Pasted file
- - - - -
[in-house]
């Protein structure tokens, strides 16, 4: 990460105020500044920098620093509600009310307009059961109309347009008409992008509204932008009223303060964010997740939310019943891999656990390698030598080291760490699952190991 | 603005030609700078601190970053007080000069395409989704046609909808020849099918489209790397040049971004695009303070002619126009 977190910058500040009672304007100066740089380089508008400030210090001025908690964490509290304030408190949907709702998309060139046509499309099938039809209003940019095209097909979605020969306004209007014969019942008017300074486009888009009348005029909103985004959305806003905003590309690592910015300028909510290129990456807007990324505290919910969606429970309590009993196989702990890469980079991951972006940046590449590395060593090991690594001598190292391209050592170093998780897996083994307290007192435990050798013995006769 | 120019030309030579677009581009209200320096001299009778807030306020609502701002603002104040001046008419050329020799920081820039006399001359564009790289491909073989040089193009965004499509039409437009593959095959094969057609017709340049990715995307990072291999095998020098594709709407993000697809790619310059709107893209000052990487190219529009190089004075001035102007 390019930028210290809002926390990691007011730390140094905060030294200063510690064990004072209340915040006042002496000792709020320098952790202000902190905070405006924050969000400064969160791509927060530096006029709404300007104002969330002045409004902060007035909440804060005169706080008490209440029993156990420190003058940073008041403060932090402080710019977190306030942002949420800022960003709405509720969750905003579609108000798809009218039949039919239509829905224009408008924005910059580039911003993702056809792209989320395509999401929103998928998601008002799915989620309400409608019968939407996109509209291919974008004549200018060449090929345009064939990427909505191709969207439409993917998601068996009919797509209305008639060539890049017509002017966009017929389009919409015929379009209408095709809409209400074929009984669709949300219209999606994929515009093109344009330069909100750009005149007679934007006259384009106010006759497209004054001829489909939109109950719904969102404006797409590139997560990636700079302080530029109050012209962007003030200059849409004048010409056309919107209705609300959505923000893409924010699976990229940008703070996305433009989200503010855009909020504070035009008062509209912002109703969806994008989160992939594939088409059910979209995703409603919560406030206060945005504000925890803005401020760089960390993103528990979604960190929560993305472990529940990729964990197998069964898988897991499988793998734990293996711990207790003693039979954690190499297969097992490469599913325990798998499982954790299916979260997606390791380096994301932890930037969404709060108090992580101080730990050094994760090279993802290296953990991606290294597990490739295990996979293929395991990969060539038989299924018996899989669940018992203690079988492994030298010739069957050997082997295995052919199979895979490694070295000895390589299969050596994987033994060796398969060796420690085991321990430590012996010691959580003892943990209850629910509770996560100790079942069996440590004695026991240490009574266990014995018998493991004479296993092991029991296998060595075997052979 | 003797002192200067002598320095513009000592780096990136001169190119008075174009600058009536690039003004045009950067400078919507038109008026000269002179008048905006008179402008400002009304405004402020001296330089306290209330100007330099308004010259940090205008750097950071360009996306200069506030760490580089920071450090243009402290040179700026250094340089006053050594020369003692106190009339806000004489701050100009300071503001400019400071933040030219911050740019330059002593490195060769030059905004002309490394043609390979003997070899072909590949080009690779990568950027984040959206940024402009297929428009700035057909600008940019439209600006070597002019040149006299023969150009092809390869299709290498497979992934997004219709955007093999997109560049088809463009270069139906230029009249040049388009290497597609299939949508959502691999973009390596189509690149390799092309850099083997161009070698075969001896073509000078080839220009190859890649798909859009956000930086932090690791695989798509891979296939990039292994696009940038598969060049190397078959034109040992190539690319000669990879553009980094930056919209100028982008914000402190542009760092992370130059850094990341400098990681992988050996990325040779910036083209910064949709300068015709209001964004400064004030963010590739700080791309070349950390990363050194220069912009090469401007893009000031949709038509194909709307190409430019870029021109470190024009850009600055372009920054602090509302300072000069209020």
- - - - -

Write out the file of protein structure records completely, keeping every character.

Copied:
[in-house]
């Protein structure tokens, strides 16, 4: 990460105020500044920098620093509600009310307009059961109309347009008409992008509204932008009223303060964010997740939310019943891999656990390698030598080291760490699952190991 | 603005030609700078601190970053007080000069395409989704046609909808020849099918489209790397040049971004695009303070002619126009 977190910058500040009672304007100066740089380089508008400030210090001025908690964490509290304030408190949907709702998309060139046509499309099938039809209003940019095209097909979605020969306004209007014969019942008017300074486009888009009348005029909103985004959305806003905003590309690592910015300028909510290129990456807007990324505290919910969606429970309590009993196989702990890469980079991951972006940046590449590395060593090991690594001598190292391209050592170093998780897996083994307290007192435990050798013995006769 | 120019030309030579677009581009209200320096001299009778807030306020609502701002603002104040001046008419050329020799920081820039006399001359564009790289491909073989040089193009965004499509039409437009593959095959094969057609017709340049990715995307990072291999095998020098594709709407993000697809790619310059709107893209000052990487190219529009190089004075001035102007 390019930028210290809002926390990691007011730390140094905060030294200063510690064990004072209340915040006042002496000792709020320098952790202000902190905070405006924050969000400064969160791509927060530096006029709404300007104002969330002045409004902060007035909440804060005169706080008490209440029993156990420190003058940073008041403060932090402080710019977190306030942002949420800022960003709405509720969750905003579609108000798809009218039949039919239509829905224009408008924005910059580039911003993702056809792209989320395509999401929103998928998601008002799915989620309400409608019968939407996109509209291919974008004549200018060449090929345009064939990427909505191709969207439409993917998601068996009919797509209305008639060539890049017509002017966009017929389009919409015929379009209408095709809409209400074929009984669709949300219209999606994929515009093109344009330069909100750009005149007679934007006259384009106010006759497209004054001829489909939109109950719904969102404006797409590139997560990636700079302080530029109050012209962007003030200059849409004048010409056309919107209705609300959505923000893409924010699976990229940008703070996305433009989200503010855009909020504070035009008062509209912002109703969806994008989160992939594939088409059910979209995703409603919560406030206060945005504000925890803005401020760089960390993103528990979604960190929560993305472990529940990729964990197998069964898988897991499988793998734990293996711990207790003693039979954690190499297969097992490469599913325990798998499982954790299916979260997606390791380096994301932890930037969404709060108090992580101080730990050094994760090279993802290296953990991606290294597990490739295990996979293929395991990969060539038989299924018996899989669940018992203690079988492994030298010739069957050997082997295995052919199979895979490694070295000895390589299969050596994987033994060796398969060796420690085991321990430590012996010691959580003892943990209850629910509770996560100790079942069996440590004695026991240490009574266990014995018998493991004479296993092991029991296998060595075997052979 | 003797002192200067002598320095513009000592780096990136001169190119008075174009600058009536690039003004045009950067400078919507038109008026000269002179008048905006008179402008400002009304405004402020001296330089306290209330100007330099308004010259940090205008750097950071360009996306200069506030760490580089920071450090243009402290040179700026250094340089006053050594020369003692106190009339806000004489701050100009300071503001400019400071933040030219911050740019330059002593490195060769030059905004002309490394043609390979003997070899072909590949080009690779990568950027984040959206940024402009297929428009700035057909600008940019439209600006070597002019040149006299023969150009092809390869299709290498497979992934997004219709955007093999997109560049088809463009270069139906230029009249040049388009290497597609299939949508959502691999973009390596189509690149390799092309850099083997161009070698075969001896073509000078080839220009190859890649798909859009956000930086932090690791695989798509891979296939990039292994696009940038598969060049190397078959034109040992190539690319000669990879553009980094930056919209100028982008914000402190542009760092992370130059850094990341400098990681992988050996990325040779910036083209910064949709300068015709209001964004400064004030963010590739700080791309070349950390990363050194220069912009090469401007893009000031949709038509194909709307190409430019870029021109470190024009850009600055372009920054602090509302300072000069209020």